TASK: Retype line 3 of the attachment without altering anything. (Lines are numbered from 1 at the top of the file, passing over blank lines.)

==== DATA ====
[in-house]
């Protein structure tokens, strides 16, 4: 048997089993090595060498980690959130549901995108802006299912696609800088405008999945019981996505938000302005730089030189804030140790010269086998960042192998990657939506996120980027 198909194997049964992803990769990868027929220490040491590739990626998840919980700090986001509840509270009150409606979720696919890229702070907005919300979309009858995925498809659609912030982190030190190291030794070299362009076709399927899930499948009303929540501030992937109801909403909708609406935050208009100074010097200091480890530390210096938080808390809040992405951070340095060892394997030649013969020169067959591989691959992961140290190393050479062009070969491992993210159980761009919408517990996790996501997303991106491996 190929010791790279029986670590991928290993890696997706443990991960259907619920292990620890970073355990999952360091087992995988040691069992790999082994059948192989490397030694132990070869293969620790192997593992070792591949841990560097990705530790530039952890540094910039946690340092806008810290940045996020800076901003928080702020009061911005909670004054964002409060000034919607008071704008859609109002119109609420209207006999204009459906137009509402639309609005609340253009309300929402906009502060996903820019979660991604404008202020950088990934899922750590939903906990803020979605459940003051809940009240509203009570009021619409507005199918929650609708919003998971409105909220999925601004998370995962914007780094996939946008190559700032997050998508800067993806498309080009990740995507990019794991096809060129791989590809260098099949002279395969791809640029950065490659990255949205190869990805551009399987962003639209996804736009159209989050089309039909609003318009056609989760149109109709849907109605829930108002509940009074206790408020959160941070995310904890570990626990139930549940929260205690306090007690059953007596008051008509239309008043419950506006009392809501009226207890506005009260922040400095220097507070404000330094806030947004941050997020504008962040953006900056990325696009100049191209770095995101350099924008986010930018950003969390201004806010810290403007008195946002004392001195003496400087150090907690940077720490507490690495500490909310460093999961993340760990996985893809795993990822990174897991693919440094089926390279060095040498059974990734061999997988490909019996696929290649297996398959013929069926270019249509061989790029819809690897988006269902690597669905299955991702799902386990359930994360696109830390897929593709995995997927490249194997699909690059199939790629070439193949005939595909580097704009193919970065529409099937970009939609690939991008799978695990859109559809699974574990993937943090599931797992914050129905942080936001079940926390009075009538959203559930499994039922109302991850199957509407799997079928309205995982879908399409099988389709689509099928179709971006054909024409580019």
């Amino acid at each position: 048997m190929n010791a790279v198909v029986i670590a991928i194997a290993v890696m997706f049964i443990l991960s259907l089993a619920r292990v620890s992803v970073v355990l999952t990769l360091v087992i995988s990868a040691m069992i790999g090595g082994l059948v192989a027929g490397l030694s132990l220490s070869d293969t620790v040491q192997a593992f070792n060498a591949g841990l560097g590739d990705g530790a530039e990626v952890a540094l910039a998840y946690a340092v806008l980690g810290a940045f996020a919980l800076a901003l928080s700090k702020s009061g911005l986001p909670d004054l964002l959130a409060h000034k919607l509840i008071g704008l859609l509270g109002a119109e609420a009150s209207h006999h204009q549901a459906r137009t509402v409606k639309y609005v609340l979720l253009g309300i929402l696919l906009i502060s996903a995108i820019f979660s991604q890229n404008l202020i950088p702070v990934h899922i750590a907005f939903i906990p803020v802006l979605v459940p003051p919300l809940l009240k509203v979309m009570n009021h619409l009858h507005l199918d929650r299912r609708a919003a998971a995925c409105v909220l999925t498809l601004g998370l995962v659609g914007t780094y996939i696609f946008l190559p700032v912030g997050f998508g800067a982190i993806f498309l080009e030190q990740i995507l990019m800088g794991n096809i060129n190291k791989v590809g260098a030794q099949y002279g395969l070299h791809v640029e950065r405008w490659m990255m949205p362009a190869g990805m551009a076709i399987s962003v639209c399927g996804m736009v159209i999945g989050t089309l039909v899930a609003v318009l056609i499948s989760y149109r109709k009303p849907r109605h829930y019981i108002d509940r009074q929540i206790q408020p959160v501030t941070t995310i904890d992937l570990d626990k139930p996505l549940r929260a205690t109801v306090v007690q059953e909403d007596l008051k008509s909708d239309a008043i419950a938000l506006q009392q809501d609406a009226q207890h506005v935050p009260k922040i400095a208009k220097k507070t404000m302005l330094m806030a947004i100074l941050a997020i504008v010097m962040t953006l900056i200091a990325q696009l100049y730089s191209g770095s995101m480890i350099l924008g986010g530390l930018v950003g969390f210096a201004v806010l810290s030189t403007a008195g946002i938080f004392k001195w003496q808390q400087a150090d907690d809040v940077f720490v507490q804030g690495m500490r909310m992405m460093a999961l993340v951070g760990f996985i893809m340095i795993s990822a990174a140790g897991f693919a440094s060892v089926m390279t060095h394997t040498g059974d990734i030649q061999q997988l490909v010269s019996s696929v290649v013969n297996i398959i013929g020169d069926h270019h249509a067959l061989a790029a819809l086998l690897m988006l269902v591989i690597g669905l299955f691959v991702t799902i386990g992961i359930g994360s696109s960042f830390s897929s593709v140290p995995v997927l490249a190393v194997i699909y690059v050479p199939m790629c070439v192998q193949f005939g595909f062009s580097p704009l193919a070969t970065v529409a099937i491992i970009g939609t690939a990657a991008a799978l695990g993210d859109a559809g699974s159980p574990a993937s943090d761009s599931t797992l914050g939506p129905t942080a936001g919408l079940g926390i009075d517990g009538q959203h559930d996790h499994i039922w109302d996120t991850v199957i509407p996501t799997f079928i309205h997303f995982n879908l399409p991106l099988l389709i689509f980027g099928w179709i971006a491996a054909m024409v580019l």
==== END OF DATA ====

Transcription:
């Amino acid at each position: 048997m190929n010791a790279v198909v029986i670590a991928i194997a290993v890696m997706f049964i443990l991960s259907l089993a619920r292990v620890s992803v970073v355990l999952t990769l360091v087992i995988s990868a040691m069992i790999g090595g082994l059948v192989a027929g490397l030694s132990l220490s070869d293969t620790v040491q192997a593992f070792n060498a591949g841990l560097g590739d990705g530790a530039e990626v952890a540094l910039a998840y946690a340092v806008l980690g810290a940045f996020a919980l800076a901003l928080s700090k702020s009061g911005l986001p909670d004054l964002l959130a409060h000034k919607l509840i008071g704008l859609l509270g109002a119109e609420a009150s209207h006999h204009q549901a459906r137009t509402v409606k639309y609005v609340l979720l253009g309300i929402l696919l906009i502060s996903a995108i820019f979660s991604q890229n404008l202020i950088p702070v990934h899922i750590a907005f939903i906990p803020v802006l979605v459940p003051p919300l809940l009240k509203v979309m009570n009021h619409l009858h507005l199918d929650r299912r609708a919003a998971a995925c409105v909220l999925t498809l601004g998370l995962v659609g914007t780094y996939i696609f946008l190559p700032v912030g997050f998508g800067a982190i993806f498309l080009e030190q990740i995507l990019m800088g794991n096809i060129n190291k791989v590809g260098a030794q099949y002279g395969l070299h791809v640029e950065r405008w490659m990255m949205p362009a190869g990805m551009a076709i399987s962003v639209c399927g996804m736009v159209i999945g989050t089309l039909v899930a609003v318009l056609i499948s989760y149109r109709k009303p849907r109605h829930y019981i108002d509940r009074q929540i206790q408020p959160v501030t941070t995310i904890d992937l570990d626990k139930p996505l549940r929260a205690t109801v306090v007690q059953e909403d007596l008051k008509s909708d239309a008043i419950a938000l506006q009392q809501d609406a009226q207890h506005v935050p009260k922040i400095a208009k220097k507070t404000m302005l330094m806030a947004i100074l941050a997020i504008v010097m962040t953006l900056i200091a990325q696009l100049y730089s191209g770095s995101m480890i350099l924008g986010g530390l930018v950003g969390f210096a201004v806010l810290s030189t403007a008195g946002i938080f004392k001195w003496q808390q400087a150090d907690d809040v940077f720490v507490q804030g690495m500490r909310m992405m460093a999961l993340v951070g760990f996985i893809m340095i795993s990822a990174a140790g897991f693919a440094s060892v089926m390279t060095h394997t040498g059974d990734i030649q061999q997988l490909v010269s019996s696929v290649v013969n297996i398959i013929g020169d069926h270019h249509a067959l061989a790029a819809l086998l690897m988006l269902v591989i690597g669905l299955f691959v991702t799902i386990g992961i359930g994360s696109s960042f830390s897929s593709v140290p995995v997927l490249a190393v194997i699909y690059v050479p199939m790629c070439v192998q193949f005939g595909f062009s580097p704009l193919a070969t970065v529409a099937i491992i970009g939609t690939a990657a991008a799978l695990g993210d859109a559809g699974s159980p574990a993937s943090d761009s599931t797992l914050g939506p129905t942080a936001g919408l079940g926390i009075d517990g009538q959203h559930d996790h499994i039922w109302d996120t991850v199957i509407p996501t799997f079928i309205h997303f995982n879908l399409p991106l099988l389709i689509f980027g099928w179709i971006a491996a054909m024409v580019l």